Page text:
House of Lords and the House of Commons

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Parliament is made up of the House of Lords and the House of Commons. The House of Lords has less power than the House of Commons. (3 pagine formato doc)

Parliament is made up of the House of Lords and the House of Commons Parliament is made up of the House of Lords and the House of Commons.
People who have the right to sit in the House of Lords are called Peers or Peeresses. Peers are not elected: they either inherit or merit their title or it depends on their job. They can be divided into: Lords Temporal: people with inherited titles and people with titles given for their lifetime who are called Life Peers; Lords Spiritual: the two Archbishops and the 24 most senior bishops of the Church of England; Law Lords: the most important senior judges. In fact the House of Lords is also the highest court of law in the country.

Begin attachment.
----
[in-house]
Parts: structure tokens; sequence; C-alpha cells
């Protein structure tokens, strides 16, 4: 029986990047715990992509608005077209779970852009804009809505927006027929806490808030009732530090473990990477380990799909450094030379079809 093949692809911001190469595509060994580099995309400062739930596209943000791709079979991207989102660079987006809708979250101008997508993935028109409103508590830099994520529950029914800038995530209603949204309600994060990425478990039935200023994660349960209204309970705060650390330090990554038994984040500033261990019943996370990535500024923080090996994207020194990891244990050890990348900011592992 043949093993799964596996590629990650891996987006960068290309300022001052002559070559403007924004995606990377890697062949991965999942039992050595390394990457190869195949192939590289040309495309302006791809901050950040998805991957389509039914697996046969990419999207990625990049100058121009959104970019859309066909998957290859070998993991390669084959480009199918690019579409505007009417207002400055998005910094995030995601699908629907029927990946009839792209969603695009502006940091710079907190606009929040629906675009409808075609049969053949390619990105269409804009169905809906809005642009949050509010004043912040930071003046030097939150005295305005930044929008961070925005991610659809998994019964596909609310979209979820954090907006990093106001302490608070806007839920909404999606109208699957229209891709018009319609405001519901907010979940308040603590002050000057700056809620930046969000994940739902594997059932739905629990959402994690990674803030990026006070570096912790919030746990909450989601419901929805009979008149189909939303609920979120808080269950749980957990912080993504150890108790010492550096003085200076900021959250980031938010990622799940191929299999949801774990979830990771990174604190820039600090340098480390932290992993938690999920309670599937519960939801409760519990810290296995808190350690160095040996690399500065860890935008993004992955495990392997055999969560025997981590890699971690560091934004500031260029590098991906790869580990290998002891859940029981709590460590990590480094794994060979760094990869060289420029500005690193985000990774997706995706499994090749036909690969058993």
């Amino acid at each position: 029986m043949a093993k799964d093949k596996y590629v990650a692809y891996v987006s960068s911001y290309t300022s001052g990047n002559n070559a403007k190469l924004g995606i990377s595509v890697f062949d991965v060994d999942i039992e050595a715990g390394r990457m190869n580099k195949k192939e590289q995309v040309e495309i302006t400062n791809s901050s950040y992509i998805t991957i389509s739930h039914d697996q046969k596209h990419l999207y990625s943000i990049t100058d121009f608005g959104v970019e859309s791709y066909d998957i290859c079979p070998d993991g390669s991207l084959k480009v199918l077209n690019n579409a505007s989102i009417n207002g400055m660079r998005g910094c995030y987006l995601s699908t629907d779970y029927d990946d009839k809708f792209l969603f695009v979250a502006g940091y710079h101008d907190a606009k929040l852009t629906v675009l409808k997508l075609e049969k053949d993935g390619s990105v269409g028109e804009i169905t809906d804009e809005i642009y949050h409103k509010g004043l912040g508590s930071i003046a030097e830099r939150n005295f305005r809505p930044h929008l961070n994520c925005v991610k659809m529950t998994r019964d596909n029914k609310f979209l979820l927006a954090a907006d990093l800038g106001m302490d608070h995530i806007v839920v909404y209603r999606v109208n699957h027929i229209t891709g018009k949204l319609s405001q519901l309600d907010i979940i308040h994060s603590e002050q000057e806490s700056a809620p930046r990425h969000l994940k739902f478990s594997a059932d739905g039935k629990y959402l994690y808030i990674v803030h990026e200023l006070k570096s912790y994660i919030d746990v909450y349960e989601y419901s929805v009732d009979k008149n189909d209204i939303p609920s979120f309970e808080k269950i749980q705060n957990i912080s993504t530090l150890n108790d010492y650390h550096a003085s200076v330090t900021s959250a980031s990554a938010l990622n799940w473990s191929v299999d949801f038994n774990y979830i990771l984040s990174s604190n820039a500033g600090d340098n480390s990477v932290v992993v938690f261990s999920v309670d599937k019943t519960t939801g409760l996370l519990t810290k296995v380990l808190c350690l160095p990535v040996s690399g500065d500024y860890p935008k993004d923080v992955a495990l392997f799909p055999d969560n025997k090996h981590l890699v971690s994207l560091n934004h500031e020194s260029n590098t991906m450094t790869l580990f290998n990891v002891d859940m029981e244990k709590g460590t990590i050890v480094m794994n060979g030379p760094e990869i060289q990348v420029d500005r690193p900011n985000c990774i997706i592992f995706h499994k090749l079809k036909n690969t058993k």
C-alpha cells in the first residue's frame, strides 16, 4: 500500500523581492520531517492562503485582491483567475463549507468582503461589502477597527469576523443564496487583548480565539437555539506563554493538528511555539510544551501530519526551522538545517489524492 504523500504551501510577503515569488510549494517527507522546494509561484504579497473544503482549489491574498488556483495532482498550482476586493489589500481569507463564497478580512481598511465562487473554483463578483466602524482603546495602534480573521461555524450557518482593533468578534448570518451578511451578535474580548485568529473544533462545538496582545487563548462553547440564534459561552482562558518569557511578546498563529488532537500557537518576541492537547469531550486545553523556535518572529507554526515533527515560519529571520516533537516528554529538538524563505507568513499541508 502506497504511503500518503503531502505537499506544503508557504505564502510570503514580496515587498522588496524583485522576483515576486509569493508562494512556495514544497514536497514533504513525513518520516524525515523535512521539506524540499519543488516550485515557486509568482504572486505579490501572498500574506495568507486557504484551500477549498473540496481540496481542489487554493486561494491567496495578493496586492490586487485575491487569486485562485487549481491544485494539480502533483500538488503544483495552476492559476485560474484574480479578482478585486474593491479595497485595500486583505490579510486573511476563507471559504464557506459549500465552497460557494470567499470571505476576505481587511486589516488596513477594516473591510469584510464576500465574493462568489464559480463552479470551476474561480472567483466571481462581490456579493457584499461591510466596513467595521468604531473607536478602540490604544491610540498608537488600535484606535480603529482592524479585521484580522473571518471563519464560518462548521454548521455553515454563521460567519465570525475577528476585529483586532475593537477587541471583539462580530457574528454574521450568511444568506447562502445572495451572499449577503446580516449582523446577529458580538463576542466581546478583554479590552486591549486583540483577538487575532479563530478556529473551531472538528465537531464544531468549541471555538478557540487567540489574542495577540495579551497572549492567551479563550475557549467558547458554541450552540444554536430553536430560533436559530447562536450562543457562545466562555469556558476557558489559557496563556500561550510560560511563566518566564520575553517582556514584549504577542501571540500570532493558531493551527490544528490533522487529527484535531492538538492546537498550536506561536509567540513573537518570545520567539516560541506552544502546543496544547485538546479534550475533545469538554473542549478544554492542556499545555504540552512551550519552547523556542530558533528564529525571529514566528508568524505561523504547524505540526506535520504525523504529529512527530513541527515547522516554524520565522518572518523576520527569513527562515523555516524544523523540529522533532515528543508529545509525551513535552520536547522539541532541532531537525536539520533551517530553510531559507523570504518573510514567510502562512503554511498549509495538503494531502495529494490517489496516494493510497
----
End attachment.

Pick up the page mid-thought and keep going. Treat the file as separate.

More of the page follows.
There are more than 1,000 Peers and Peeresses but only about 300 attend the House of Lords regularly. Peers do not get a salary, only expenses if they attend . The House of Lords has less power than the House of Commons. It can amend bills sent from the House of Commons, but it has to send them back for approval. It can delay bills (except for financial ones) for one year, but that is all. If the House of Commons presents that bill again the following year, it has to pass it. Even though the powers of the House of Lords have been increasingly limited over the years, there are a number of people who would like to abolish it. This is mainly because it is not elected and it still gives special privileges to noble families in the twentieth century. Other people think it does some good work because there is less party pressure and there is more time to study the bills and make thoughtful amendments. The life Peers also bring their expert knowledge to the discussions. The House of Commons, presided over by the Speaker, consists of 651 Members of Parliament, who are elected at least every five years by all British citizens over18. After elections, the party with the majority of seats forms the Government and its leader becomes the Prime Minister. He or she chooses the minister, about 20 of whom form the executive group called the Cabinet. The Cabinet, presided over by the Prime Minister; decides government policy and coordinates government departments. The largest minority party forms the Opposition with its Shadow Prime Minister and Shadow Cabinet, which has the official job of controlling and criticizing government policy. The Government sits on the Speaker's right and the Opposition on the left, with the Cabinet and Shadow Cabinet ministers on the front benches, and the other party members, called backbenchers, behind them . MPs do not have their own personal desk and chair: often they have to squeeze up so that they can all sit down. In fact the House of Commons only seats 437 in comfort, but it has been purposely kept small so that discussions can be as informal as possible, microphones are not needed and communication is easier. Parliament is made up of the House of Lords and the House of Commons. People who have the right to sit in the House of Lords are called Peers or Peeresses.